“That has soured the sentiment in the industry” in a broader sense, he said. “So it’s a lot more difficult for companies to raise capital–and [indeed], it’s going to be those companies that have a large amount of capital and have built-in high profit margins that can weather the storm.”

The companies that have enough capital on hand to make it through the hard times that the industry is facing at the moment. “If they’re able to weather the storm, they’re able to do further research to develop the technologies, and then hopefully succeed on the other end.”

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“But it is going to be very difficult given the current state of the market and the sentiment toward crypto mining and cryptocurrencies,” he explained, adding that the situation is particularly acute for crypto miners.

“Many smaller crypto miners were only profitable when [cryptocurrency] prices were much higher, and don’t have the capital to, as I said, weather the storm. Some of them may be able to switch off their rigs and wait for the market to turn, but many will be turning their [machines] off for good, and that’s the scary part.”

“The bigger players will manage because their margins are robust and they can manage to take a near-term hit, so they’re the ones that are going to last.”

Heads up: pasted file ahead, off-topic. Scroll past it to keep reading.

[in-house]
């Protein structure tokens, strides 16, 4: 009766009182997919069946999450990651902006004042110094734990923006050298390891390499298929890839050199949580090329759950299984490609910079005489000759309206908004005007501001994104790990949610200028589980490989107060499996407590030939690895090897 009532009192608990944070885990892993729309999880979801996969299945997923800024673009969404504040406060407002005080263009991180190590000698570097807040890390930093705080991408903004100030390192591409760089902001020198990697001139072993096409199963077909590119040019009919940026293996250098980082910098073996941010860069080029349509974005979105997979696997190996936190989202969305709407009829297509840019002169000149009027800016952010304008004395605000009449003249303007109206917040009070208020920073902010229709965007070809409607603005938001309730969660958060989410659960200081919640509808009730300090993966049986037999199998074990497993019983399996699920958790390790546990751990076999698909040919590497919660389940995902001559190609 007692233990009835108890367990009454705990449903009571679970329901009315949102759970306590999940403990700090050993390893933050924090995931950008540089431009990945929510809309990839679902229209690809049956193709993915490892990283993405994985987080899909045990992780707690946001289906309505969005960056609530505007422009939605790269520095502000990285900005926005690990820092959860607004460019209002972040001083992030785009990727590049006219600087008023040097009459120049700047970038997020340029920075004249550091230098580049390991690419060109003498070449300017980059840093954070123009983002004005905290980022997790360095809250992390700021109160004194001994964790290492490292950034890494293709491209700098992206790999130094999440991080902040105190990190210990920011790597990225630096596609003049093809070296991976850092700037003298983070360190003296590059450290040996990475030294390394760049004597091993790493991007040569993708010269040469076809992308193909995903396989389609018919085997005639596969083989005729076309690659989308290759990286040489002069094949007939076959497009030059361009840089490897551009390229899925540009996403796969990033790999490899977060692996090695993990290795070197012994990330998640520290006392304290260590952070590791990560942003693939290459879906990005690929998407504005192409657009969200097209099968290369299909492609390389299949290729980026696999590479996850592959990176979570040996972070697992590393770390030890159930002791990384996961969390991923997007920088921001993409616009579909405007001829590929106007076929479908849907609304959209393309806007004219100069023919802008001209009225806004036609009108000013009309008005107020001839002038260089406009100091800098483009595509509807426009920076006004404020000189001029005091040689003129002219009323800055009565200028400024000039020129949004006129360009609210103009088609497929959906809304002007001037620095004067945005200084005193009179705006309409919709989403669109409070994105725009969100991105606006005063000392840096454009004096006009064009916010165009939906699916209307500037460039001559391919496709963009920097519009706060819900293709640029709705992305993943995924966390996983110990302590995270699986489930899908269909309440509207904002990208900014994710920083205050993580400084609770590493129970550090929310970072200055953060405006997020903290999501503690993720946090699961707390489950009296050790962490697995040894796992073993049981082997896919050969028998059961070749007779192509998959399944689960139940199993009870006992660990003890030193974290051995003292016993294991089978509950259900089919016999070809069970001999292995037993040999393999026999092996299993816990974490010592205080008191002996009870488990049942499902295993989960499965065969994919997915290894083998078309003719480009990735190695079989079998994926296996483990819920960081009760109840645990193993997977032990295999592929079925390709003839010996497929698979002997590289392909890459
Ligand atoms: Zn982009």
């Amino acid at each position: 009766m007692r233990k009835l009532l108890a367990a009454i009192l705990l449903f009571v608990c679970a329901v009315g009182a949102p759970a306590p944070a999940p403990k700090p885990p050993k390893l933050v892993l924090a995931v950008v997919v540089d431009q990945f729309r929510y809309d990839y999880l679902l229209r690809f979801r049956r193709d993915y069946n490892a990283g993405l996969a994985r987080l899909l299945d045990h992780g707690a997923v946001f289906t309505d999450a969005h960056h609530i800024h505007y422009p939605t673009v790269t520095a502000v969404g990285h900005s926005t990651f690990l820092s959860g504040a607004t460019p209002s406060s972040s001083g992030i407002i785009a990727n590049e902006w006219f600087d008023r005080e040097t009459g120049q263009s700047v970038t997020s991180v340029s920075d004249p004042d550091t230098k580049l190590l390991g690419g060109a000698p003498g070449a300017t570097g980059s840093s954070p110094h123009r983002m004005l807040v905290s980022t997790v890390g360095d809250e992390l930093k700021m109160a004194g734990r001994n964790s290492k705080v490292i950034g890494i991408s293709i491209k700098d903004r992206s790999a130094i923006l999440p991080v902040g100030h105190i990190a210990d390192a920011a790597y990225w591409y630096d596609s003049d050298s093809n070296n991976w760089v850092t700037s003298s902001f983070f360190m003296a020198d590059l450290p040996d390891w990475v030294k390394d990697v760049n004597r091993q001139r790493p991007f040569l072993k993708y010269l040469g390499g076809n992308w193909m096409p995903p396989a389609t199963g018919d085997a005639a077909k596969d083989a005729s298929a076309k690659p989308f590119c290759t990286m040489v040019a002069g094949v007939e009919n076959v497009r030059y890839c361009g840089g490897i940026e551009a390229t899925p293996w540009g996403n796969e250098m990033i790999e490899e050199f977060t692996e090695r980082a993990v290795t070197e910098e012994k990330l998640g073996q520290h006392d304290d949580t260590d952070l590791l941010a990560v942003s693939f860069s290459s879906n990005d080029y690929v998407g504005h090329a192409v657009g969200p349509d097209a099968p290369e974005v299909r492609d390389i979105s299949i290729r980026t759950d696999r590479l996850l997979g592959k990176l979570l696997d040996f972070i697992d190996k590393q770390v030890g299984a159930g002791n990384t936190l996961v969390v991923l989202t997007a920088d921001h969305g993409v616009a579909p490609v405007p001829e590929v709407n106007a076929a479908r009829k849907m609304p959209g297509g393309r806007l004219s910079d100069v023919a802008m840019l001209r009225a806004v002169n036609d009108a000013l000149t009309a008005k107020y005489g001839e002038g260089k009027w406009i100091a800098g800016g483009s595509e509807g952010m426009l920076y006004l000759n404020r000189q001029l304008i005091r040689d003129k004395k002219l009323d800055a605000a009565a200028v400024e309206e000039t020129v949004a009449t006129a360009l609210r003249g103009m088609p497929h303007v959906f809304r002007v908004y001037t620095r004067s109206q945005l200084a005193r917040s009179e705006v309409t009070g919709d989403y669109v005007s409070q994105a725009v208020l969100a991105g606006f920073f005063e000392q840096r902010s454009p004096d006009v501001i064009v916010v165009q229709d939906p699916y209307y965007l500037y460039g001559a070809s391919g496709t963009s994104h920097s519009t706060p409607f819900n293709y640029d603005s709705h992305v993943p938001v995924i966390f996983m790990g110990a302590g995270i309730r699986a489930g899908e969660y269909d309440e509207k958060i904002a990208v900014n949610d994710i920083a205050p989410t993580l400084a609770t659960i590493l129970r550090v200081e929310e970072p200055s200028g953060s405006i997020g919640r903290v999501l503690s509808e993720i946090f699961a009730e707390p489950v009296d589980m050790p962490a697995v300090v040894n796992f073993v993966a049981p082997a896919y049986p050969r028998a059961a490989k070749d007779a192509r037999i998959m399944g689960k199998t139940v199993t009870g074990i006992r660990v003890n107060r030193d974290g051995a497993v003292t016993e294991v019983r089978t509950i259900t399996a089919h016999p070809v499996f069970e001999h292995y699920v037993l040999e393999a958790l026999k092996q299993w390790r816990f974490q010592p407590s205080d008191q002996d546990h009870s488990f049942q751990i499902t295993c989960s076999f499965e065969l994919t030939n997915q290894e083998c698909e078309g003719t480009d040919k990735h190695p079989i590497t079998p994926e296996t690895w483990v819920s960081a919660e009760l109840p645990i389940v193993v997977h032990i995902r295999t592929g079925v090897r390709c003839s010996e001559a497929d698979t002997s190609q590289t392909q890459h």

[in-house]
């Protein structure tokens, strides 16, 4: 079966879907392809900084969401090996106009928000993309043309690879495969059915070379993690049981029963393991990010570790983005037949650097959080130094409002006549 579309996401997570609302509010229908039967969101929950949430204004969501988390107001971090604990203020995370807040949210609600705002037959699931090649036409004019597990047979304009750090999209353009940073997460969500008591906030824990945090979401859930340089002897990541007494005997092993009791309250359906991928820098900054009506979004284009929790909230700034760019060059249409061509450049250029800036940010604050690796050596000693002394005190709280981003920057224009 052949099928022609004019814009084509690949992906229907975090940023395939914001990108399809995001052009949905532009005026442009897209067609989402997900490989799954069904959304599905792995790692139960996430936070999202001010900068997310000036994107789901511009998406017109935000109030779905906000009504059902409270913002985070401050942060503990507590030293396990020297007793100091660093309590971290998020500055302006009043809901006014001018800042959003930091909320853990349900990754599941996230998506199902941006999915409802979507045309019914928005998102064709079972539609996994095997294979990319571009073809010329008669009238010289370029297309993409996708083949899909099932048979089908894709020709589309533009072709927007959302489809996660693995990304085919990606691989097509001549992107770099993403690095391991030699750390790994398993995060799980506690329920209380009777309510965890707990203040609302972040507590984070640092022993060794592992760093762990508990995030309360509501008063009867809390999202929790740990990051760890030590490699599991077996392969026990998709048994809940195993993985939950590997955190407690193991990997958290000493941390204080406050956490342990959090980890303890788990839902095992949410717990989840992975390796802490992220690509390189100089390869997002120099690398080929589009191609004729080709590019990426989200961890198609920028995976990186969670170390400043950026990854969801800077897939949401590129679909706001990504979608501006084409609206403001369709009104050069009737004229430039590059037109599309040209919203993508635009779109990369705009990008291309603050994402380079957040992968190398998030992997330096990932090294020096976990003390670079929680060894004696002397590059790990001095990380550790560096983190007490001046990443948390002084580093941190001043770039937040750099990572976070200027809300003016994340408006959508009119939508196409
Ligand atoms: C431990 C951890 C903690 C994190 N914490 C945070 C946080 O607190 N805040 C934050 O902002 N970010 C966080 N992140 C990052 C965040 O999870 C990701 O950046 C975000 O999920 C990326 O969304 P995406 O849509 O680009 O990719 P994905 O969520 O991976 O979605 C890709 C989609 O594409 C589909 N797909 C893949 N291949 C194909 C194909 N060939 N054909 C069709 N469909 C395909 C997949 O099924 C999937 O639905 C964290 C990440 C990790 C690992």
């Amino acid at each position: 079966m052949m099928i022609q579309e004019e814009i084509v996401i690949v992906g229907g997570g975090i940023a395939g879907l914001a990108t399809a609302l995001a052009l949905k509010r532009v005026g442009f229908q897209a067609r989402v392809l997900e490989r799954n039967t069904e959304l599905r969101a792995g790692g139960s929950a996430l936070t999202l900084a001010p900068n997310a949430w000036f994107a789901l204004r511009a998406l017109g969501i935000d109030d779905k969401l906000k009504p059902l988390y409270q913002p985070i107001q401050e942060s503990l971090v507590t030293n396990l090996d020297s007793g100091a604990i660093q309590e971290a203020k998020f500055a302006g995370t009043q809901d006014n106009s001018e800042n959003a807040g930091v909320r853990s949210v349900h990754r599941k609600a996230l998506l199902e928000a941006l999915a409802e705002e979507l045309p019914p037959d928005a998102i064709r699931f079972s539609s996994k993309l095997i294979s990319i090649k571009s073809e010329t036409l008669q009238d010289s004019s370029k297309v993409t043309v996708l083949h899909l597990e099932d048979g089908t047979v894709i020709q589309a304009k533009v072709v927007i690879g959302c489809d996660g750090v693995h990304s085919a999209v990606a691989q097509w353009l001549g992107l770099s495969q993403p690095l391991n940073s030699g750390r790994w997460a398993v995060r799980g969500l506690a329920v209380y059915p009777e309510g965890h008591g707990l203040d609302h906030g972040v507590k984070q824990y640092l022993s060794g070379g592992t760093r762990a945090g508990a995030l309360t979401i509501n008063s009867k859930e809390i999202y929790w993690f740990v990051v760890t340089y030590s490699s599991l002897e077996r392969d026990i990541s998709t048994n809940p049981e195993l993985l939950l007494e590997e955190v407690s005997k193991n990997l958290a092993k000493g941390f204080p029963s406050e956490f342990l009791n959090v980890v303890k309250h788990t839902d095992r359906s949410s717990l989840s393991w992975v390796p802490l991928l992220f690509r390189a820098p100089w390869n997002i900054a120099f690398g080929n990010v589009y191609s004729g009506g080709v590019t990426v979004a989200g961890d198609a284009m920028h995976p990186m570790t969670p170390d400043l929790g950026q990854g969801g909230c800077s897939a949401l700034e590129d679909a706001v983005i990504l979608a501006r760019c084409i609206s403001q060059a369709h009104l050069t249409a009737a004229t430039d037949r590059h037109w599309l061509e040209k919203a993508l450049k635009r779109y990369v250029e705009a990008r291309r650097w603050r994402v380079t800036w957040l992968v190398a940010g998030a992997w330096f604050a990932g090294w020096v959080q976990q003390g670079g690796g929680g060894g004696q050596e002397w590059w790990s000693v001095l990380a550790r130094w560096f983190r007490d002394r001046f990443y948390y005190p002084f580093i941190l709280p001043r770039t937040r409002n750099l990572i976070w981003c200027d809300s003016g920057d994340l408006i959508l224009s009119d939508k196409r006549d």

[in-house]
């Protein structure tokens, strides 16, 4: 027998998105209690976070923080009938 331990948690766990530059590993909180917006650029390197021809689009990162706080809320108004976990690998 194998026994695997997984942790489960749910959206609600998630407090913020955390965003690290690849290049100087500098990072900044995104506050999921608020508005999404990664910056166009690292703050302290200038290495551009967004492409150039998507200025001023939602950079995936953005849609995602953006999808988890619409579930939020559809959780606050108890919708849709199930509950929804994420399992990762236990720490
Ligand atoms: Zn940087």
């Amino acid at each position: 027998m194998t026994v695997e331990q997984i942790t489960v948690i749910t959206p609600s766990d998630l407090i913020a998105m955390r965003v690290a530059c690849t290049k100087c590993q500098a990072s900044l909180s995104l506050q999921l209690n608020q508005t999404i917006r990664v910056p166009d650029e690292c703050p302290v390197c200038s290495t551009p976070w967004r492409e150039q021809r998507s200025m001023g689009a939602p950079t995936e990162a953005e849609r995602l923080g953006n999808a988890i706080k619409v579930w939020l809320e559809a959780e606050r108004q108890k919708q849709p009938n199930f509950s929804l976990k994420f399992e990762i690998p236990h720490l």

People Still Don’t Know the Difference Between Blockchain and Crypto

Another issue that Bancroft pointed out is that quite a bit of confusion around blockchain and cryptocurrencies remains in the general public.

“A lot of the general population don’t fully understand the difference–they think that blockchain is crypto, as opposed to the technology or the function…and so they’re lumping it all in together,” he explained.

“I think that that’s one of the biggest challenges as well for the people trying to pioneer this space.”

Blockchain May Not Always Be “Unhackable”

However, people may soon become more familiar with blockchain as it is increasingly used in cybersecurity. In the current moment, “cybersecurity is a huge concern. We have massive amounts of data,” Bancroft said. “It is something to be concerned about.”

Bancroft said that before too long, “what we’re likely to see is blockchain being employed for cybersecurity… [in] governments who are looking to secure important files and records safe from hackers.”

Governments have also been experimenting with using blockchain technology as a way “to secure voting records and to ensure transparency and legitimacy in the democratic process.”

“But that also gives me a little bit of concern because people believe…that blockchain is the ‘be all and end all’, that it’s super safe and secure, and I don’t think that’s fully accurate.”

“I don’t think it’s unhackable,” he said. In theory, the cryptography that’s used to secure blockchain networks would take today’s computers thousands of years to hack. “But, for example, if quantum computing is able to scale up,” and become cheaper and more widely adopted, “in theory, what took an average, normal computer [thousands of years] could take a quantum computer under a minute.”

“We can’t be ignorant to technological developments” that might threaten the security of blockchain networks, Bancroft explained.

This was an excerpt. To hear the rest of Finance Magnates’ fascinating interview with Michael Bancroft, click the Soundcloud or Youtube links.